If you are working with others on the creation and or sale of intellectual property or technology there is risk. The risk is that you may face an unintended split of the revenues or take on unexpected liabilities. We solve the risk areas which in turn can help to promote a successful collaboration.

Risks with no collaboration agreement in place

If a written agreement is not in place, then owners will have to rely on statutory provisions, which might not necessarily reflect the true interests of the parties.  In the UK the following statutory provisions will apply:


Each co-owner is entitled to an equal and undivided share in the intellectual property right.


Each co-owner may use the intellectual property right without consent of, and without accounting to, the other co-owners.

For example if two or more people are registered owners of a trade mark, each owner can individually use the trademark for their own purpose. One might choose to use it on merchandising another might decide to use it on a mobile app, whilst another might decide to use it on a store front. The problem with this is that the mark may become vulnerable to cancellation for improper use.

Licensing and assignment

One co-owner shall not without the consent of all the co-owners:

  • Grant a licence;
  • Assign his share in the intellectual property or
  • Mortgage their share of the rights.

Practical problems

Without a written agreement, joint owners could face problems in deciding:

  • Who pays for any IP filings?
  • Who directs prosecutions of any IP filings?
  • Who decided in which jurisdiction such IP filings are made?
  • Who can enforce the IP?
  • Who gets royalties earned as a result of licensing the IP and in what proportion?

Failing to clarify and record these issues prior to creating any intellectual property can lead to:

  • Costly disputes
  • Breakdown in business relationship
  • Reliance on statutory provision
  • Intellectual property slipping in value

Do you need to create a new company

We often set up a collaboration company or joint venture vehicle to carry out the work.  If the intention is to sell the created work and the business a separate company will make the sale easier.  Also, liabilities created within the collaboration company can be ring fenced and protected from creditors of a contributor.

How the shares within the collaboration company will be managed and dealt with is often set out in a shareholders’ agreement which runs in conjunction with a collaboration agreement.

Essentials for a collaboration agreement

Long documents with unnecessary clauses do not help anyone.  A collaboration agreement typically should consider:

Carving out IP or technology from the collaboration

If the intention is some existing IP or technology should be retained the collaboration agreement should say so.

  • Identify the background IP that a party intends to use or share in connection with the collaboration or service.
  • Include an acknowledgement that the ownership of the background IP remains with the current owner.
  • Expressly carve out background IP from any assignment of IP rights.

Allocation of shares between joint owners

For IP or technology that is developed under the agreement, parties will have to decide how the IP will be owned. It will deal with the amount of shares each collaborative partner will own in the intellectual property. For example will the collaborators all have an equal share in the intellectual property, or will the shares be divided to reflect the level of work that each partner puts into development?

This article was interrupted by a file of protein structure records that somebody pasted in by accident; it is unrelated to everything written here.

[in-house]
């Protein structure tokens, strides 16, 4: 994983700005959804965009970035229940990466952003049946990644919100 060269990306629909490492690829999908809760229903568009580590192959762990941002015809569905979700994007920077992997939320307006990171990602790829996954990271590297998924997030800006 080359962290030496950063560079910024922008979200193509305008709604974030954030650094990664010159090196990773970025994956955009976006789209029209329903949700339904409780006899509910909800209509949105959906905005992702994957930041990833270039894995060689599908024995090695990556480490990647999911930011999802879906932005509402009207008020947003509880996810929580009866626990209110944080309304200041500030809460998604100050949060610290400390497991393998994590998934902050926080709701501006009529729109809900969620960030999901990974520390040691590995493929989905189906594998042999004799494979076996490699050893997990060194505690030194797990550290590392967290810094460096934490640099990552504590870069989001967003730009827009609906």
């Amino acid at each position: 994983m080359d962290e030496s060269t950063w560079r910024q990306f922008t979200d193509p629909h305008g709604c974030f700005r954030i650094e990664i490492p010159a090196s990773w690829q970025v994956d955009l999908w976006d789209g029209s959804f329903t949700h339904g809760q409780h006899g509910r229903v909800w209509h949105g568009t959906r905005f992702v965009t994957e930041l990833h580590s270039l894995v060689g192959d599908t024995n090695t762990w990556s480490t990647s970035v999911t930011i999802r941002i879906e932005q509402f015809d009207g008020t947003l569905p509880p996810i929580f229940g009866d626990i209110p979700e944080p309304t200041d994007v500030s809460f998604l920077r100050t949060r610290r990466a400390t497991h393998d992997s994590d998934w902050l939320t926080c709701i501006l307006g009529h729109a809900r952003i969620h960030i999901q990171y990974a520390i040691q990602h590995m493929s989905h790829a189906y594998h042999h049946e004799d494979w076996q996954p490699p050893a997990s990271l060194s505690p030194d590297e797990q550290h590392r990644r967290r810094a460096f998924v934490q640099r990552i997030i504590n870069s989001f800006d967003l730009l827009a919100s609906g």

Change of ownership within the collaboration

What will happen if one co-owner decides that they want to sell their share of the collaboration? Will their share of the IP or technology be sold to the other co-owners? Or will the other co-owners have the final say as to who the shares can be sold to.

In addition the collaboration should deal with what will happen if one of the co-owner dies. The default provision is that on death the assets owned by the collaborator will pass to the estate. If the collaborative partners are not happy with this, they will need to have an express provision in place that states otherwise.

Right of exploitation of collaboration created

To be able to influence how the product is taken to market control should be reserved within the collaboration agreement.   Thought should be given to whether it will be appropriate for each collaborator, with or without the consent of the other collaborators to:

  • Exploit the intellectual property rights themselves;
  • Grant licences of the intellectual property rights to others (on an exclusive or non-exclusive basis); and
  • Assign the intellectual property rights.

Infringement and enforcement issues

Who will be responsible for monitoring and policing the collaboration work and pay the expenses for any infringement in connection with it. This is important because for many intellectual property and technology rights swift action is needed to stop infringement. For example if a trade mark has been infringed and no action has been taken, the trade mark can be revoked for becoming generalised.


It is important to have a confidentiality clause within the agreement. Disclosures of confidential information can be an obstruction to future IP rights registration especially patent, and design.

  • Our business entered into a development agreement. Gannons created the structure. We were very pleased with the service.

  • As we expanded, we found a software developer to work alongside. Gannons drew up suitable documents to regulate the procedure.